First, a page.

About Wyoming

As home to the first National Park, and the first National Monument in the country, Wyoming is beautiful, wild country that is reminiscent of a bygone era. Encompassing nearly 98,000 square miles, Wyoming has the smallest population of any state – cattle outnumber people by almost three to one. With Montana to the north, South Dakota and Nebraska to the east, Colorado and Utah to the south and Idaho to the west; Wyoming is situated in the very heart of the American west. The Continental Divide goes across Wyoming diagonally from the northwest corner to south-central region, providing a home for some of the nation’s premiere ski resorts like Jackson Hole.

The Bighorn River, Green River, Belle Fourche River, Powder River and North Platte River all flow through Wyoming.  Wyoming also holds numerous lakes and reservoirs that are great for boating, fishing, camping and other recreational activities.

Wyoming has an eventful history stretching back some 12,000 years. At one time, Wyoming was home to the Arapaho, Arikara, Bannock, Blackfeet, Cheyenne, Crow, Gros Ventre, Kiowa, Nez Perce, Sheep Eater, Sioux, Shoshone and Ute tribes. In fact, the Cheyenne and Sioux were the last of the Indians to be controlled and placed on reservations and some of the most infamous battles of the late Indian Wars took place in Wyoming.  Today, Wyoming is home to some 2,300 Shoshone and 3,500 Arapaho Indians living on the Wind River Reservation. Sacajawea, the famous Shoshone guide for the Lewis and Clark Expedition, is buried just west of Fort Washakie. Initial white exploration into Wyoming occurred due to beaver top hats coming into fashion, and the trappers searching the Rocky Mountains for these profitable pelts.  After becoming an important way station along the Oregon Trial, Wyoming became the 44th State in 1890.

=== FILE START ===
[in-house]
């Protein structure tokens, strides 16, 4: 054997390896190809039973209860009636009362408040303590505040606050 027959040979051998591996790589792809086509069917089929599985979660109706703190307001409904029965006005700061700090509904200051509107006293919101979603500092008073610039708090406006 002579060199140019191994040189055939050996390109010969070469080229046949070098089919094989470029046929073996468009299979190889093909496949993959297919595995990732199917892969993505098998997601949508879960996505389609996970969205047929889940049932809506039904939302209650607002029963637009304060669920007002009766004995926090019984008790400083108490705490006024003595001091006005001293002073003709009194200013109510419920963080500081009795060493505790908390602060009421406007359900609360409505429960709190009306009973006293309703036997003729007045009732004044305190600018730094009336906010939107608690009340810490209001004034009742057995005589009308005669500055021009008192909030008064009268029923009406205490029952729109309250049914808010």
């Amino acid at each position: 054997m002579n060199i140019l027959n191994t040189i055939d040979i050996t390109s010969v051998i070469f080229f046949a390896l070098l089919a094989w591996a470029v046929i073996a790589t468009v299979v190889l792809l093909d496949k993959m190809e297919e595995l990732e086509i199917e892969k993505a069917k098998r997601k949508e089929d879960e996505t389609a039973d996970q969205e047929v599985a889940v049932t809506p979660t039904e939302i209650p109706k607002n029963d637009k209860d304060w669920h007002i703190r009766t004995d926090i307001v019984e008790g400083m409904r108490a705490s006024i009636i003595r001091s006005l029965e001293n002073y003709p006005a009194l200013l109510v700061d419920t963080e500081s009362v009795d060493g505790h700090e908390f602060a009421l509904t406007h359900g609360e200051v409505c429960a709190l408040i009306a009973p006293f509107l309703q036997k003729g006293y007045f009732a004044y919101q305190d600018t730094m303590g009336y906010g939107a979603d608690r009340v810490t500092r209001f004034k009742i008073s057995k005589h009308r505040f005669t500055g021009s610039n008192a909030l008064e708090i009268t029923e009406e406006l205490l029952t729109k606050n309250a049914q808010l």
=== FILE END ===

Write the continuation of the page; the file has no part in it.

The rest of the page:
With cattle significantly outnumbering people, ranching is the cornerstone of Wyoming’s economy.  However, hay, sugar beets, hogs, and sheep and lambs are the other top agricultural products of Wyoming.  In fact, Wyoming is a top producer of sheep and wool.  Wyoming has a limited manufacturing sector, with soda ash as the state’s top manufactured product.  Wyoming has an extensive mining sector and is a leading coal, petroleum and natural gas producing state.  As home to numerous ski resorts, historic sites, hunting ranches, national parks, recreation areas and monuments, Wyoming also enjoys a healthy tourism sector.